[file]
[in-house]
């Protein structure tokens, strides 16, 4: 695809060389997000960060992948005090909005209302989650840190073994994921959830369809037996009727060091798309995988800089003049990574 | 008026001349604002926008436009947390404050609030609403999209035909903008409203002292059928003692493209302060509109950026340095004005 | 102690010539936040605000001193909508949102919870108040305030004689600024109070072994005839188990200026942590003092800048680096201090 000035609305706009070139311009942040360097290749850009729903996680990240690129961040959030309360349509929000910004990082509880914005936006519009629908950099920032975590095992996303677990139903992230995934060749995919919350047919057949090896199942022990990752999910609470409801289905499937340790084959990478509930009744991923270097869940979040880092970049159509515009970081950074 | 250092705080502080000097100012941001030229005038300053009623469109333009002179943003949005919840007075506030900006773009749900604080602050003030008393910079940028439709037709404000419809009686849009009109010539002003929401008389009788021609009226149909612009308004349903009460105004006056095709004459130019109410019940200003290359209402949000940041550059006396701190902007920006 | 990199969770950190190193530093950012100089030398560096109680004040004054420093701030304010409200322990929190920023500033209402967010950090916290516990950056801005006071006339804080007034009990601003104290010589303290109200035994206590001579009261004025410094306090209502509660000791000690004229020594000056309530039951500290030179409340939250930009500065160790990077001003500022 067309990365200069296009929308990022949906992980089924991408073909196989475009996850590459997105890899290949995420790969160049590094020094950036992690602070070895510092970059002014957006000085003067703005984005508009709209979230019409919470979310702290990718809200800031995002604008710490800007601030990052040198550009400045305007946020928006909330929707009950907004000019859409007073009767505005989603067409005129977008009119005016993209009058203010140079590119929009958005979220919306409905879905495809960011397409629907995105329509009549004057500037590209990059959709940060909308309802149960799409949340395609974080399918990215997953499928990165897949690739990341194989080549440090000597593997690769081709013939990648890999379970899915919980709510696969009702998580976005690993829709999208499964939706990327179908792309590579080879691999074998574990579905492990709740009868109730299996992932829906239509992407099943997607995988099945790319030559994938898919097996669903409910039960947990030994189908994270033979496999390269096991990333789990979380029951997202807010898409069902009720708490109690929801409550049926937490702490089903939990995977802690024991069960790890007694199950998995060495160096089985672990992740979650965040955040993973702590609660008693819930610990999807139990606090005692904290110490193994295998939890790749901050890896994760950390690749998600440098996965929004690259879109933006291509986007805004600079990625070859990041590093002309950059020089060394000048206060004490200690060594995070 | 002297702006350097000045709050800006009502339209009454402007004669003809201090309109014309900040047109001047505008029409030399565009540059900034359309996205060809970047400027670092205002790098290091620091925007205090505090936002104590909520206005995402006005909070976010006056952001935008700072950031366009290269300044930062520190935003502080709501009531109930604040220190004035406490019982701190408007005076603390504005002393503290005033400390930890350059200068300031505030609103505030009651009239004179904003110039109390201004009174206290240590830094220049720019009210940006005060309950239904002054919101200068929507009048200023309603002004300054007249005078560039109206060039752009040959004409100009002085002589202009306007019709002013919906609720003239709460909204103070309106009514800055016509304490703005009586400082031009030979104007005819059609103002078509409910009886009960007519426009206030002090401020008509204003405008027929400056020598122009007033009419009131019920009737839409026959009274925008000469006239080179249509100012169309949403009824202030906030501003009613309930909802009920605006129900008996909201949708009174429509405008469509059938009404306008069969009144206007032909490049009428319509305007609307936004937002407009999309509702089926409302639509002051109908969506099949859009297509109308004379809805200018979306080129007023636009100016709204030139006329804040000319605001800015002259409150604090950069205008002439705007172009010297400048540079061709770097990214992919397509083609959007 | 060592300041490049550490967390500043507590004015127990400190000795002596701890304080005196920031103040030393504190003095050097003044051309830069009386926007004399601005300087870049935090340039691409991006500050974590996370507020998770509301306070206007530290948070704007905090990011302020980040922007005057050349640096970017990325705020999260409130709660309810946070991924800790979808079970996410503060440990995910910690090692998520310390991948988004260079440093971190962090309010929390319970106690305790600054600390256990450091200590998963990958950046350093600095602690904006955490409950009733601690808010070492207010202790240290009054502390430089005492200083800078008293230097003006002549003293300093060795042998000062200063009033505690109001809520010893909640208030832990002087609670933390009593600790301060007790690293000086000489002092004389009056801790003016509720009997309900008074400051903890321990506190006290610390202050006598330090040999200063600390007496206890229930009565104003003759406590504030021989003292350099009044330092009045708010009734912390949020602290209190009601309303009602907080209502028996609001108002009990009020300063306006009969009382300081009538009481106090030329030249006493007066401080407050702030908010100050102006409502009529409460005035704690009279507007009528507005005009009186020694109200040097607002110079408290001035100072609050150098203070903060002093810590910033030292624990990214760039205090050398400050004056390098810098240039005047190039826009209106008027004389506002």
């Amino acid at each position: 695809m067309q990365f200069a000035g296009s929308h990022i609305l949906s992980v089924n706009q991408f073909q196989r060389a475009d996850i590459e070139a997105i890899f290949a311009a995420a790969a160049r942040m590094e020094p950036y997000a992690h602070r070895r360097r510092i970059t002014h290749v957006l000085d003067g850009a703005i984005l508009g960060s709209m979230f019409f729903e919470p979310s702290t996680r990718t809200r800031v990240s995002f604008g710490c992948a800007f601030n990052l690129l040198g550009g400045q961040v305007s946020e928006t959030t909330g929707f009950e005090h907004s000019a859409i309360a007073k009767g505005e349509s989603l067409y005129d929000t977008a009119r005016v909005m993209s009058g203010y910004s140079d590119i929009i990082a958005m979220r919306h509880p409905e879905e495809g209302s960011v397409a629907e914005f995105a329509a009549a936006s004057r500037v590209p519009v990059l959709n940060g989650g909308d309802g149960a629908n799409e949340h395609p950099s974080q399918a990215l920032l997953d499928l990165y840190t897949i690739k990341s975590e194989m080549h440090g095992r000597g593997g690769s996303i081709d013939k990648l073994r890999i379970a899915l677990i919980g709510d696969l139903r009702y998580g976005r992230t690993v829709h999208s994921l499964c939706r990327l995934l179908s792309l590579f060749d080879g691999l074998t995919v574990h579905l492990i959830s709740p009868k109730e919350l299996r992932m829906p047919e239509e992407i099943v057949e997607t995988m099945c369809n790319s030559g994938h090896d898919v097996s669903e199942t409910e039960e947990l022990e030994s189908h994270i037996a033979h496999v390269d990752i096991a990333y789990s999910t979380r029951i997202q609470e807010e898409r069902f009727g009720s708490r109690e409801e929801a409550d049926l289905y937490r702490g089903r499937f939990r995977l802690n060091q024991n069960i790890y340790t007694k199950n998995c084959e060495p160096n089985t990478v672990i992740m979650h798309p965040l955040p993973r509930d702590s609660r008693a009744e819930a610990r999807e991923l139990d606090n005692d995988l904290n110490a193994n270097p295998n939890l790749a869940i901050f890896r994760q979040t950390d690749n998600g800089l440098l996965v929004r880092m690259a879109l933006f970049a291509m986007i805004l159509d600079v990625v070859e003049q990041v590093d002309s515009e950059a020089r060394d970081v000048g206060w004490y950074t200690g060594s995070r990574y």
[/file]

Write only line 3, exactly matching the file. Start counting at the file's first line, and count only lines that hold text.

């Amino acid at each position: 695809m067309q990365f200069a000035g296009s929308h990022i609305l949906s992980v089924n706009q991408f073909q196989r060389a475009d996850i590459e070139a997105i890899f290949a311009a995420a790969a160049r942040m590094e020094p950036y997000a992690h602070r070895r360097r510092i970059t002014h290749v957006l000085d003067g850009a703005i984005l508009g960060s709209m979230f019409f729903e919470p979310s702290t996680r990718t809200r800031v990240s995002f604008g710490c992948a800007f601030n990052l690129l040198g550009g400045q961040v305007s946020e928006t959030t909330g929707f009950e005090h907004s000019a859409i309360a007073k009767g505005e349509s989603l067409y005129d929000t977008a009119r005016v909005m993209s009058g203010y910004s140079d590119i929009i990082a958005m979220r919306h509880p409905e879905e495809g209302s960011v397409a629907e914005f995105a329509a009549a936006s004057r500037v590209p519009v990059l959709n940060g989650g909308d309802g149960a629908n799409e949340h395609p950099s974080q399918a990215l920032l997953d499928l990165y840190t897949i690739k990341s975590e194989m080549h440090g095992r000597g593997g690769s996303i081709d013939k990648l073994r890999i379970a899915l677990i919980g709510d696969l139903r009702y998580g976005r992230t690993v829709h999208s994921l499964c939706r990327l995934l179908s792309l590579f060749d080879g691999l074998t995919v574990h579905l492990i959830s709740p009868k109730e919350l299996r992932m829906p047919e239509e992407i099943v057949e997607t995988m099945c369809n790319s030559g994938h090896d898919v097996s669903e199942t409910e039960e947990l022990e030994s189908h994270i037996a033979h496999v390269d990752i096991a990333y789990s999910t979380r029951i997202q609470e807010e898409r069902f009727g009720s708490r109690e409801e929801a409550d049926l289905y937490r702490g089903r499937f939990r995977l802690n060091q024991n069960i790890y340790t007694k199950n998995c084959e060495p160096n089985t990478v672990i992740m979650h798309p965040l955040p993973r509930d702590s609660r008693a009744e819930a610990r999807e991923l139990d606090n005692d995988l904290n110490a193994n270097p295998n939890l790749a869940i901050f890896r994760q979040t950390d690749n998600g800089l440098l996965v929004r880092m690259a879109l933006f970049a291509m986007i805004l159509d600079v990625v070859e003049q990041v590093d002309s515009e950059a020089r060394d970081v000048g206060w004490y950074t200690g060594s995070r990574y």